SINGAPORE - The Housing Board is stepping up efforts to help the elderly understand the various monetisation options available to them, including the two schemes which were tweaked on Thursday following public feedback.
It will mail out brochures on the Silver Housing Bonus and the Lease Buyback Scheme, and hold financial counselling sessions at its branch offices for those who want to know more. A video will also be produced, to be broadcast in locations frequented by seniors, such as polyclinics.
Elderly flat owners who could benefit from the revised schemes said the changes would make them redo their sums, although they would not be too hasty in deciding as they wanted to understand the schemes better.
Both schemes, which target those earning $3,000 and below, will now require home owners to put less of their flat's sale proceeds into their Central Provident Fund (CPF) accounts, and will give out more cash upfront.
It is hoped that this will enable more Singaporeans like Mr Teo Kim Siang to take advantage of the schemes.
The 63-year-old security guard has been living alone in his three-room Hougang flat for the past 25 years since his mother died. He is now applying for the Lease Buyback Scheme, which allows him to continue living in his flat for another 30 years, and get the remainder of his flat's lease purchased at market rate by the Government.
The net proceeds will then be used to top up his Retirement Account, and he will get $20,000 in cash. Mr Teo said: "I am not an investor, so it is better for me to get some cash now, and leave the rest in my Retirement Account."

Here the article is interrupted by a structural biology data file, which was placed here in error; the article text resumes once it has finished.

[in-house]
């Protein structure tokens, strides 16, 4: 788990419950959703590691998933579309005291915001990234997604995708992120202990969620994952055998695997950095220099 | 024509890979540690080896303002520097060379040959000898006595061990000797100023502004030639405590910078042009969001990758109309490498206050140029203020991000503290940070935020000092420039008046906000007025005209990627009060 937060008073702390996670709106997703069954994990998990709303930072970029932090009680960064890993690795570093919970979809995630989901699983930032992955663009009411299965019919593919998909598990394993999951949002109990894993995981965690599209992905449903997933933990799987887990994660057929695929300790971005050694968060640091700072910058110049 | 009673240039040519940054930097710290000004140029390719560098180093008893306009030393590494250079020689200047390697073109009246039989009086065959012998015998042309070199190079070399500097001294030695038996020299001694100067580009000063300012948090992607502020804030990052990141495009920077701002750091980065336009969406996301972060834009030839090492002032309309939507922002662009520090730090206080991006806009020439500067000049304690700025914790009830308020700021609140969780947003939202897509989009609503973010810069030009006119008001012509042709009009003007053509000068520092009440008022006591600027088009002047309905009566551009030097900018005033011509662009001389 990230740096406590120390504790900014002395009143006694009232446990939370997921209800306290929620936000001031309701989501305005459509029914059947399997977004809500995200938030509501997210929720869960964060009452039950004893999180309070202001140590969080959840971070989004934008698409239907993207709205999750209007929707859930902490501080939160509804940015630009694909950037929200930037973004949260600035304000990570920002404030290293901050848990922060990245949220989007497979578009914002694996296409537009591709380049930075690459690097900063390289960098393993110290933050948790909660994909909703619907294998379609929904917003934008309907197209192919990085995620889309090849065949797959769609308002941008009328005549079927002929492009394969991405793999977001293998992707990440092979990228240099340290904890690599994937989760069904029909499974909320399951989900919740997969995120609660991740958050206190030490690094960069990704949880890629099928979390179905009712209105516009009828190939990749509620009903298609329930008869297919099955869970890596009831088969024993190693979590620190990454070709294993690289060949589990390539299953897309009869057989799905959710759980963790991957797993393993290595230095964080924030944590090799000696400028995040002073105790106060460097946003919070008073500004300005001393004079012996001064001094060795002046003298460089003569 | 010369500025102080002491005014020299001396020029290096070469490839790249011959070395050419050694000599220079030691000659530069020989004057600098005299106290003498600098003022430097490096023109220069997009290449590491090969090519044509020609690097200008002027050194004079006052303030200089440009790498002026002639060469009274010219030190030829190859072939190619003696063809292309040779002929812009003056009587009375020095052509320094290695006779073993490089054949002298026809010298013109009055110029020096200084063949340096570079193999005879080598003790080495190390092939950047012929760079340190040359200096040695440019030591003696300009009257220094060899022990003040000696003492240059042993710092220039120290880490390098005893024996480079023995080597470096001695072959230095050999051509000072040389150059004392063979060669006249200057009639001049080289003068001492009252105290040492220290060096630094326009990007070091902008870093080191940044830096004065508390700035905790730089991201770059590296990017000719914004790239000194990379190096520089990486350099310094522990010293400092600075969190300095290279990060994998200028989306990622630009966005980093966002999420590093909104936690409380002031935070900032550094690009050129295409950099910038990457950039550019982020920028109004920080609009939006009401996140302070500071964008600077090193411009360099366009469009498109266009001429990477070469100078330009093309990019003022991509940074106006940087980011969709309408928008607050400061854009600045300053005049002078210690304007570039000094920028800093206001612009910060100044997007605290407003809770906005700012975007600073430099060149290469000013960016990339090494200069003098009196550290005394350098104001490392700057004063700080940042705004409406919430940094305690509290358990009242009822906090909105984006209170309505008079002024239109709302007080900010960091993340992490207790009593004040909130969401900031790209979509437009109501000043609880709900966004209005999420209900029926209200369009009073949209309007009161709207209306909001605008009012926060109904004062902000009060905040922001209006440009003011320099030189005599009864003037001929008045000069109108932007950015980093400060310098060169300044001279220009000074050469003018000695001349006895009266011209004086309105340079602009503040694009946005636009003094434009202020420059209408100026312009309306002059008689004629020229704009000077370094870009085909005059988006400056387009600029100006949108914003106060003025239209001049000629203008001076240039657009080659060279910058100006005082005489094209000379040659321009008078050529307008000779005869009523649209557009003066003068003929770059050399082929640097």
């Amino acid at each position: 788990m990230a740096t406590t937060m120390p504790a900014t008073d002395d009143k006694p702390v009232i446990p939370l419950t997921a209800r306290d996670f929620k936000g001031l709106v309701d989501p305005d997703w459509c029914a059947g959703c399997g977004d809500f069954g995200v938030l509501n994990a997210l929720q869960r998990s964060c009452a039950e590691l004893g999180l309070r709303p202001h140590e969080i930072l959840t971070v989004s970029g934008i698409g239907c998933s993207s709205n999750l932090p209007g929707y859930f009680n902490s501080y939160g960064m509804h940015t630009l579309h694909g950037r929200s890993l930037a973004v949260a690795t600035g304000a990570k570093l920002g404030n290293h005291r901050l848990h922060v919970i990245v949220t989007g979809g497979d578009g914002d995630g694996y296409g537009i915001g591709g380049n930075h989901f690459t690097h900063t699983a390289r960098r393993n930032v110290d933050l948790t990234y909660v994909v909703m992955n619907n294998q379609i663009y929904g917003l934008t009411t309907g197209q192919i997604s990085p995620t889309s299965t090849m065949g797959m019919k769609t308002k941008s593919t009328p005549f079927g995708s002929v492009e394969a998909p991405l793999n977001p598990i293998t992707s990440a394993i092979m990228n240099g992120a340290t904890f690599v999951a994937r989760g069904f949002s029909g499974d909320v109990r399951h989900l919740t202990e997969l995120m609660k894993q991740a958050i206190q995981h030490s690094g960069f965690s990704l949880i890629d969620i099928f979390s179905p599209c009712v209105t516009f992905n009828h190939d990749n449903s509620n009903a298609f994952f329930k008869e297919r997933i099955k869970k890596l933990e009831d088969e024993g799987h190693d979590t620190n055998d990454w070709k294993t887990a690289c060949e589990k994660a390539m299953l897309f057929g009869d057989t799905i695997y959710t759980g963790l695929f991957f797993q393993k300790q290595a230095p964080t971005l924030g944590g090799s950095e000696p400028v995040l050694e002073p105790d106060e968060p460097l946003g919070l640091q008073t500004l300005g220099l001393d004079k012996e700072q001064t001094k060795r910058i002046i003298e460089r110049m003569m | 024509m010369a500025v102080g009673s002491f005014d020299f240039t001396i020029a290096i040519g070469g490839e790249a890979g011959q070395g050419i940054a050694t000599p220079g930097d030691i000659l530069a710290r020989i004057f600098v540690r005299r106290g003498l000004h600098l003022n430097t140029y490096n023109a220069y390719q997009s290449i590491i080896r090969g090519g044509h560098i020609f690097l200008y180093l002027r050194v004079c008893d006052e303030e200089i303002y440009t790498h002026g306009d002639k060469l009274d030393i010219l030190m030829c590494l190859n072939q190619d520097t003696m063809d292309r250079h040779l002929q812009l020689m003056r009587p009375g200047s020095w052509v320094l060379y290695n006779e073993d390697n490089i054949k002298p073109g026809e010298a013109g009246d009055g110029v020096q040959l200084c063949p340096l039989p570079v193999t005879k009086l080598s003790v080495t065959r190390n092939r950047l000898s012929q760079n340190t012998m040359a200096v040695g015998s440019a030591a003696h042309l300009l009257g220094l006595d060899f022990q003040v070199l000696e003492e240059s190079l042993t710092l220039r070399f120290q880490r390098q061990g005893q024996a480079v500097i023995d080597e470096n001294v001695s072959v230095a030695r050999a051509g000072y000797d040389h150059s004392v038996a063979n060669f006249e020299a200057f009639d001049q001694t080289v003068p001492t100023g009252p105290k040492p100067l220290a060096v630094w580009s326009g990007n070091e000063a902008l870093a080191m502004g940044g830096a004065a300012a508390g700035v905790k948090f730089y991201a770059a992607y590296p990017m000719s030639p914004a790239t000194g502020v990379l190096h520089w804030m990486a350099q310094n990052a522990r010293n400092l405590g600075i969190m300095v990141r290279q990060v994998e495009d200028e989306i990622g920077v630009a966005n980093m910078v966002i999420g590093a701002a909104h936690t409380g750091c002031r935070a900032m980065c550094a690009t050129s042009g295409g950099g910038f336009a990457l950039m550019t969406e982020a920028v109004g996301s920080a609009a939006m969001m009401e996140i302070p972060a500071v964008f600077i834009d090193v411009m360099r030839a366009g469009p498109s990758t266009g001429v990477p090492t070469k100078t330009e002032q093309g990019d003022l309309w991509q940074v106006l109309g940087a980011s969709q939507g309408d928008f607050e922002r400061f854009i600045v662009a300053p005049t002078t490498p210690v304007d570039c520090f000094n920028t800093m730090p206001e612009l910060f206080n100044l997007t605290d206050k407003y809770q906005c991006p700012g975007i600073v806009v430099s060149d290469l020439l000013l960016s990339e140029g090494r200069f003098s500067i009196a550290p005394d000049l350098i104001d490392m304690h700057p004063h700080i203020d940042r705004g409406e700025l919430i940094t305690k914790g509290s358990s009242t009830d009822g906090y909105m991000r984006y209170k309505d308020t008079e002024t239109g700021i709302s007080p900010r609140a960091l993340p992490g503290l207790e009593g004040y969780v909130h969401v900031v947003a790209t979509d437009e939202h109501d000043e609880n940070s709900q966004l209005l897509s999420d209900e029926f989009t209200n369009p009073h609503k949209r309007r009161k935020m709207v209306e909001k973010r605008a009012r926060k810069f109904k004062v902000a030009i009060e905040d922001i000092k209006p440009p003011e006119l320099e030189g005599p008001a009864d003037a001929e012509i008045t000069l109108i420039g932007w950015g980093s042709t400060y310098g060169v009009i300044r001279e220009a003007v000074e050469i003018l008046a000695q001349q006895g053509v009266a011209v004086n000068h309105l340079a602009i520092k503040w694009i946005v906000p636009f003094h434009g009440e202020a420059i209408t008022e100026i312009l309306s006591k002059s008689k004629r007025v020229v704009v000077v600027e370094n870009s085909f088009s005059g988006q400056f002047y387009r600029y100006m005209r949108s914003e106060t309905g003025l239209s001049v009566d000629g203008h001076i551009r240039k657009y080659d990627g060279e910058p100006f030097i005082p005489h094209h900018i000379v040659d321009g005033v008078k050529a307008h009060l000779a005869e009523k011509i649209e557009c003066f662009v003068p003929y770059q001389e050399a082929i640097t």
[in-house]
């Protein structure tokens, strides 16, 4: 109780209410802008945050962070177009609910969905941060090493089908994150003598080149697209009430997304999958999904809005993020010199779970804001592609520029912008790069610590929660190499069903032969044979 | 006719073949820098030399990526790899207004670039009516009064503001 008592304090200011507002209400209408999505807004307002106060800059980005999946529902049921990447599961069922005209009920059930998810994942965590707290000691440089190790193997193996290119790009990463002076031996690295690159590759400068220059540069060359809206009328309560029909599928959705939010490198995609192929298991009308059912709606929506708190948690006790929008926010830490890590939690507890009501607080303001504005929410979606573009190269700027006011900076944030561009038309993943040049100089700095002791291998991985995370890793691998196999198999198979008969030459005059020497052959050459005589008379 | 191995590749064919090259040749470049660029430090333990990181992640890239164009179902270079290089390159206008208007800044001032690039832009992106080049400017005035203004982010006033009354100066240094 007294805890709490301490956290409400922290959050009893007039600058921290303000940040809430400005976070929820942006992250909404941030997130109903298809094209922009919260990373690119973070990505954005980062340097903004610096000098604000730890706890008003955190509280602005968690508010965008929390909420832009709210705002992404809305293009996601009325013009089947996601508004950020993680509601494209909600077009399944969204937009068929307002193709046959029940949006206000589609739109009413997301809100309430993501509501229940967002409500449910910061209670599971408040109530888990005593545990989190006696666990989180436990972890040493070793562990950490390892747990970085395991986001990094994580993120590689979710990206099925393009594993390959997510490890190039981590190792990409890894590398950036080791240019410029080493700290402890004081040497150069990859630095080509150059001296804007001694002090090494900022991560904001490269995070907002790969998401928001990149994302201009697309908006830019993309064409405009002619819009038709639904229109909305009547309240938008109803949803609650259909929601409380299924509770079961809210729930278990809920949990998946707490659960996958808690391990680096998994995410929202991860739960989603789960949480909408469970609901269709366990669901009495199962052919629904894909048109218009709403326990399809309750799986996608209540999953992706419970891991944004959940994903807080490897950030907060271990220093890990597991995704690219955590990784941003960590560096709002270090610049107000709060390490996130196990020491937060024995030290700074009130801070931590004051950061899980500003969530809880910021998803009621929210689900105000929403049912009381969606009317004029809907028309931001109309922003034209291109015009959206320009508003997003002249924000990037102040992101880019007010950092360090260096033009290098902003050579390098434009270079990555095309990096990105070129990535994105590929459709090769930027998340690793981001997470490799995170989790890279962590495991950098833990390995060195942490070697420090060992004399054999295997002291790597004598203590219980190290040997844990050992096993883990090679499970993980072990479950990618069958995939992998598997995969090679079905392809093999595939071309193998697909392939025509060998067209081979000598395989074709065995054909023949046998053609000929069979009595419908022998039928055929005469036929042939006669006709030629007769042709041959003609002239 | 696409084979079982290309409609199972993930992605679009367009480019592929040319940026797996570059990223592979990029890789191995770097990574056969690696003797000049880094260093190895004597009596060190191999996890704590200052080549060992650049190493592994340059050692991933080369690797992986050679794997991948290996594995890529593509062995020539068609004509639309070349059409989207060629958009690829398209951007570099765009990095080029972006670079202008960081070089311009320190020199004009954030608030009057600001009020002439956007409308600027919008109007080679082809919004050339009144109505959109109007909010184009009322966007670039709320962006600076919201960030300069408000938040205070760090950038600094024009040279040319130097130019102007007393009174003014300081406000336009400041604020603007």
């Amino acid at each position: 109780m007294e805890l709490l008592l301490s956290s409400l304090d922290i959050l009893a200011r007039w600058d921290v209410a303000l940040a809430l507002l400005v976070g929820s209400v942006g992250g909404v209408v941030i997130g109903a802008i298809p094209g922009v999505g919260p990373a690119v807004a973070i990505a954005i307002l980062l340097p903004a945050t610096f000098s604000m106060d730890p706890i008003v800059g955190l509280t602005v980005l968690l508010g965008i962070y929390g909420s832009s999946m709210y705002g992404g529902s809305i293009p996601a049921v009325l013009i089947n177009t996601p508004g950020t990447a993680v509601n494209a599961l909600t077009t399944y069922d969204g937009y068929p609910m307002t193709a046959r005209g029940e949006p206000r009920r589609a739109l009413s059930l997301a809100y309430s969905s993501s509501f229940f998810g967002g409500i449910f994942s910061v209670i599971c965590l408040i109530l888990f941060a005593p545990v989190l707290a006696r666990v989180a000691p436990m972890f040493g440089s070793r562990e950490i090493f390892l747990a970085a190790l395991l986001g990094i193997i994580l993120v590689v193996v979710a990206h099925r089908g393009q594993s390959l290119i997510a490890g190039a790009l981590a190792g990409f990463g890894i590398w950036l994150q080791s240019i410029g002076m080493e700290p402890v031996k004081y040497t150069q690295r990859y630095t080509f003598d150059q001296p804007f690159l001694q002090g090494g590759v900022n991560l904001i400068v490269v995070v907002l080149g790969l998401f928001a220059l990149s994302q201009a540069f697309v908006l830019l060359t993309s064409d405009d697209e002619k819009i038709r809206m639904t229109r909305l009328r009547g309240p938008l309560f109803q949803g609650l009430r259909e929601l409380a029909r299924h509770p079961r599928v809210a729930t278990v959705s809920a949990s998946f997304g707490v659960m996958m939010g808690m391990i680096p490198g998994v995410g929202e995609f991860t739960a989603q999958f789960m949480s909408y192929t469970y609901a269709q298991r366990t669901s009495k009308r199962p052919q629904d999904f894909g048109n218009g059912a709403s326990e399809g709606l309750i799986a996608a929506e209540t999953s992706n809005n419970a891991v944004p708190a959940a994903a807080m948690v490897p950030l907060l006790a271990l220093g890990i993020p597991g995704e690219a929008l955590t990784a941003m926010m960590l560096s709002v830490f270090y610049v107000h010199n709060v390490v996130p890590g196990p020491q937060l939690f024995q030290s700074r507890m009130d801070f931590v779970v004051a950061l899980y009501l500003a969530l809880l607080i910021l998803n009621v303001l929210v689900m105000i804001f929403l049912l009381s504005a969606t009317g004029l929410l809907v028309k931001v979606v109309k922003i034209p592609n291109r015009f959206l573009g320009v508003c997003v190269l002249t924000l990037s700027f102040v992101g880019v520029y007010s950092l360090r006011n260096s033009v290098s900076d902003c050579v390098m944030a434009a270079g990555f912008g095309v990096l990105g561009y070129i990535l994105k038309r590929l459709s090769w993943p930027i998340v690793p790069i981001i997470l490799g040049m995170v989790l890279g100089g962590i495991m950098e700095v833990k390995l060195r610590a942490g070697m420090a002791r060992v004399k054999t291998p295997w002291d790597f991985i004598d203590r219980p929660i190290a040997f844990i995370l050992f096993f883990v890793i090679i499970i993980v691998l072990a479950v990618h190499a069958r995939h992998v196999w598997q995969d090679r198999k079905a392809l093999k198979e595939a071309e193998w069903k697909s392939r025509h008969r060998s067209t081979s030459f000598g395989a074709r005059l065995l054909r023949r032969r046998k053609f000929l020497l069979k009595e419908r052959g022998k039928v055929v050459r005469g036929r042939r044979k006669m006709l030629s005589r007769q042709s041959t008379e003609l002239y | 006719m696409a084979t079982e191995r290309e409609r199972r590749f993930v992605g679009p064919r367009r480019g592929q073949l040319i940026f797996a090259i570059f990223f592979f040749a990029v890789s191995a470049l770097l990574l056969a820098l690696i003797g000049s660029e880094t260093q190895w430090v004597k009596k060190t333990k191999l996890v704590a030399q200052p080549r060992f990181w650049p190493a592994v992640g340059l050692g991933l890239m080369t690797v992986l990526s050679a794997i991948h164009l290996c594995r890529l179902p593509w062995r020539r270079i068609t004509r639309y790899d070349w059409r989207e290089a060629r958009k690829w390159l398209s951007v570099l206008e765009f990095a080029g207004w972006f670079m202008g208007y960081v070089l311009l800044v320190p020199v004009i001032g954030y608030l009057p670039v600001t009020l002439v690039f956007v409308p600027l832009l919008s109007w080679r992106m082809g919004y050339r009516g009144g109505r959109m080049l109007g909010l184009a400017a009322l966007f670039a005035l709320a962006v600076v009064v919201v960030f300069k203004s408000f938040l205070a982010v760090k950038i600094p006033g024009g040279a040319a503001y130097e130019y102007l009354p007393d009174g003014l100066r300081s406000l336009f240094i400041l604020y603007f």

Others, like Madam Indarani, 56, who goes by only one name, said they needed more time to suss out their options.
The 56-year-old logistics supervisor is considering the Silver Housing Bonus and downsizing her five-room Bukit Batok flat, as her adult children have either moved out or are overseas.
"The cash is very welcome because medical expenses climb as we get older, but I have not found a suitable flat worth leaving this one for yet," she said.
Those who opt for this scheme can get a $20,000 bonus, on top of a share of the net proceeds of the flat.
ERA Realty key executive officer Eugene Lim said that although the schemes are more attractive now, it is unlikely that the elderly will take them up in droves.
"The elderly are most times sentimental, and many would not want to leave the neighbourhood they are familiar with," he said.
Mr Chris Koh, director of property consultancy Chris International, said the Silver Housing Bonus was likely to be the more popular option. "Having less money tied up in forced savings and more cash upfront could nudge the elderly towards monetising their larger flats, but at the same time also allow them to gain a smaller asset to hold on to."
But he acknowledged that there would be some who would rather sell their flats on the resale market, cash out and use the money elsewhere. "These are groups that, perhaps, aren't thinking long-term," he said.
SLP International head of research Nicholas Mak said that there are also other options available to the elderly, such as subletting their flats.
"But the downside is that you might have a stranger in your home, or face vacancy risk if the rental market is weak," he said.
Mr Lim noted that if more senior citizens take up the offer to downsize, it could mean more resale flats being placed on the market.
He estimates that the elderly own at least 237,000 flats which are four-room or larger. "This could free up the bigger flats for other home buyers, and also help the supply crunch," he said.